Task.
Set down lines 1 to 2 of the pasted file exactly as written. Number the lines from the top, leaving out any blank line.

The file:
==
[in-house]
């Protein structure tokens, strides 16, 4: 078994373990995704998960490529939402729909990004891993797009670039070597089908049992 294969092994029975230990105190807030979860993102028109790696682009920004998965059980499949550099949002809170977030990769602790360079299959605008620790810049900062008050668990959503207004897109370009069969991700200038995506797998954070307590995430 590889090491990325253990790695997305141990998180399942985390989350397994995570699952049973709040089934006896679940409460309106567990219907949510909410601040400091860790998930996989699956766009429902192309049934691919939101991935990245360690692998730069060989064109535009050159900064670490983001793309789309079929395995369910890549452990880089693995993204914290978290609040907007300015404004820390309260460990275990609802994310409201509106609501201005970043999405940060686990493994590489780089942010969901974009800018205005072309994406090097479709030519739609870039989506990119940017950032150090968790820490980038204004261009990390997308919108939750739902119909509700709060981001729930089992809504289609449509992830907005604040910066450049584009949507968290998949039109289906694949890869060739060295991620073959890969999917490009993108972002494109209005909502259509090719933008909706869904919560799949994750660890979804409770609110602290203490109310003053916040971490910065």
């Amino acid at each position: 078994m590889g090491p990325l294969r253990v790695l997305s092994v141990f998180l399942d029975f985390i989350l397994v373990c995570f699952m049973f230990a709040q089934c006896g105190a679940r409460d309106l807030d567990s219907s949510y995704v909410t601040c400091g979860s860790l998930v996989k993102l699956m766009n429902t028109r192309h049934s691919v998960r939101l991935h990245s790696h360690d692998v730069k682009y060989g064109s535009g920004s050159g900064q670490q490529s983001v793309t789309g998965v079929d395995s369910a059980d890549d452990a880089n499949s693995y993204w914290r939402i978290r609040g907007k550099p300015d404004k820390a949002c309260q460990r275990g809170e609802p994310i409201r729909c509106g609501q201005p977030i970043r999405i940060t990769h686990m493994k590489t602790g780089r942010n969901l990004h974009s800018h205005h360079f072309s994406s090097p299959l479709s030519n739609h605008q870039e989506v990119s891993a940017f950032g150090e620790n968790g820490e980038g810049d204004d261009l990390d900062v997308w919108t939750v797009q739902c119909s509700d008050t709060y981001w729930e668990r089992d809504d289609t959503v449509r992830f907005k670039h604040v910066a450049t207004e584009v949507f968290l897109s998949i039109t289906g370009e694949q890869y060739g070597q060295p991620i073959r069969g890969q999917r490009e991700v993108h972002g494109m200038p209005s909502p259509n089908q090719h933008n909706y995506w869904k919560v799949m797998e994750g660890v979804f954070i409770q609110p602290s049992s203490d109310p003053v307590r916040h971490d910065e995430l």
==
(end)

[in-house]
């Protein structure tokens, strides 16, 4: 078994373990995704998960490529939402729909990004891993797009670039070597089908049992 294969092994029975230990105190807030979860993102028109790696682009920004998965059980499949550099949002809170977030990769602790360079299959605008620790810049900062008050668990959503207004897109370009069969991700200038995506797998954070307590995430 590889090491990325253990790695997305141990998180399942985390989350397994995570699952049973709040089934006896679940409460309106567990219907949510909410601040400091860790998930996989699956766009429902192309049934691919939101991935990245360690692998730069060989064109535009050159900064670490983001793309789309079929395995369910890549452990880089693995993204914290978290609040907007300015404004820390309260460990275990609802994310409201509106609501201005970043999405940060686990493994590489780089942010969901974009800018205005072309994406090097479709030519739609870039989506990119940017950032150090968790820490980038204004261009990390997308919108939750739902119909509700709060981001729930089992809504289609449509992830907005604040910066450049584009949507968290998949039109289906694949890869060739060295991620073959890969999917490009993108972002494109209005909502259509090719933008909706869904919560799949994750660890979804409770609110602290203490109310003053916040971490910065």